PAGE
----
Kinkaku-ji is home to the famous Buddhist temple, Golden Pavilion. The Golden Pavilion is a three-storey building and takes its name from the gold leaf that covers the building. Situated in a picturesque pond, the Golden Pavilion is surrounded by tiny little islands dotted all around.

Kinkaku-ji belonged to a Japanese shogun, Yoshimitsu Ashikaga (1358-1408), who had it built as his private garden. The paths are beautifully carved out, so you could enjoy every corner of the garden, with plenty of shades provided by the tall trees which may have been there since the 14th century or before.

Walking through the garden, you will totally feel the zen, the calmness and the serenity, knowing that you are walking the steps once walked by the Shogun himself! In this beautifully tended garden, you will find pretty little lakes with wildlife where you will want to stop every so often to admire and to capture the moments with your camera. Throughout the garden at this Kinkaku-ji Pavilion in Kyoto, you will find lovely moss covered ground which adds to the softness of the luscious green.

If you need a break, there is a tea-house where you can either sit seiza-style on the floor in-doors or on low-rise benches outdoors.

2.1 | Good to Know Information about Kinkaku-ji, Kyoto | Best 5 in Kyoto

Where: Kinkaku-ji Kyoto

Address: 1 Kinkakujicho, Kita Ward, Kyoto, 603-8361, Japan

Kinkakuji is open from 9 am to 5 pm every day.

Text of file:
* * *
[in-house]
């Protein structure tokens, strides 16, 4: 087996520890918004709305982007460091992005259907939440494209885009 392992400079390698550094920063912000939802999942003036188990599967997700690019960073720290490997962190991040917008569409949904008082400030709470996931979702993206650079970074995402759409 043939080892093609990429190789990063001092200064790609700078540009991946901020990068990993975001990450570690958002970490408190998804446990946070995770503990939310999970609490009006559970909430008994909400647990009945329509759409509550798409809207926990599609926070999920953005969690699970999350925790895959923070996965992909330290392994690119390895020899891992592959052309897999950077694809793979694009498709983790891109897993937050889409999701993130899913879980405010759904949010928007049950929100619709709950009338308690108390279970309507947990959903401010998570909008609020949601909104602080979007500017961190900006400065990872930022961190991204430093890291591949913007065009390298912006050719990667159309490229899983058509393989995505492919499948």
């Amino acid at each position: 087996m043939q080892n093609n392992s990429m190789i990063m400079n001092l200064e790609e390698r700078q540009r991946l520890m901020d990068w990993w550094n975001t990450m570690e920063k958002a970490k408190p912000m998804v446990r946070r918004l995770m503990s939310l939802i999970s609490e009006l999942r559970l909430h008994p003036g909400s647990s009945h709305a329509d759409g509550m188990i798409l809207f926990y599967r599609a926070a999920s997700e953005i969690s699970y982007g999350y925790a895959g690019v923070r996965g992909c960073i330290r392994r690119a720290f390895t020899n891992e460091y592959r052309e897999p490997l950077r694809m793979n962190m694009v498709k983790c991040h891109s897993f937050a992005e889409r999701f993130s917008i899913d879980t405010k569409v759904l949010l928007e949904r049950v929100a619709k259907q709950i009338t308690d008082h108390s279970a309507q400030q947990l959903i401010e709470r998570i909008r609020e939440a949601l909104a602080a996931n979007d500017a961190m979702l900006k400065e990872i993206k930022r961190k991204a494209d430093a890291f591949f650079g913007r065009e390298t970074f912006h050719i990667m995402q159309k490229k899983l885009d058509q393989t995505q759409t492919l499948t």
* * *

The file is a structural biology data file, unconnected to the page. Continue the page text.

1 | Kinkaku-ji is easily accessible from Kyoto city or Gion-shiji. Take either bus 101 or 205 and its 230 yen. The journey is about 40 minutes. If you can, avoid the school rush hour (before 9 a.m. and after 3 p.m.).

2 | Admission to Kinkakuji is 400 yen for adults, and 300 yen for children up to junior high school age.

Timeless Travel Steps Best Tips for the Best 5 in Kyoto:

1 | Enjoy a much richer experience than would be possible independently when you join a guided tour of the Golden Pavilion. Learn about the rich heritage and the historical context of one of Kyoto’s famous landmarks from a knowledgeable and experienced guide. Learn more and check availability on the Kinkaku-ji Guided Walking Tour.

2 | Discover Japanese culture and history on a guided tour of three World Heritage Sites and two shrines. En route, stop for lunch at a popular soba noodle eatery (not included in the tour) before continuing on to your final stop. Check availability on World Heritage Temples and Shrines Tour.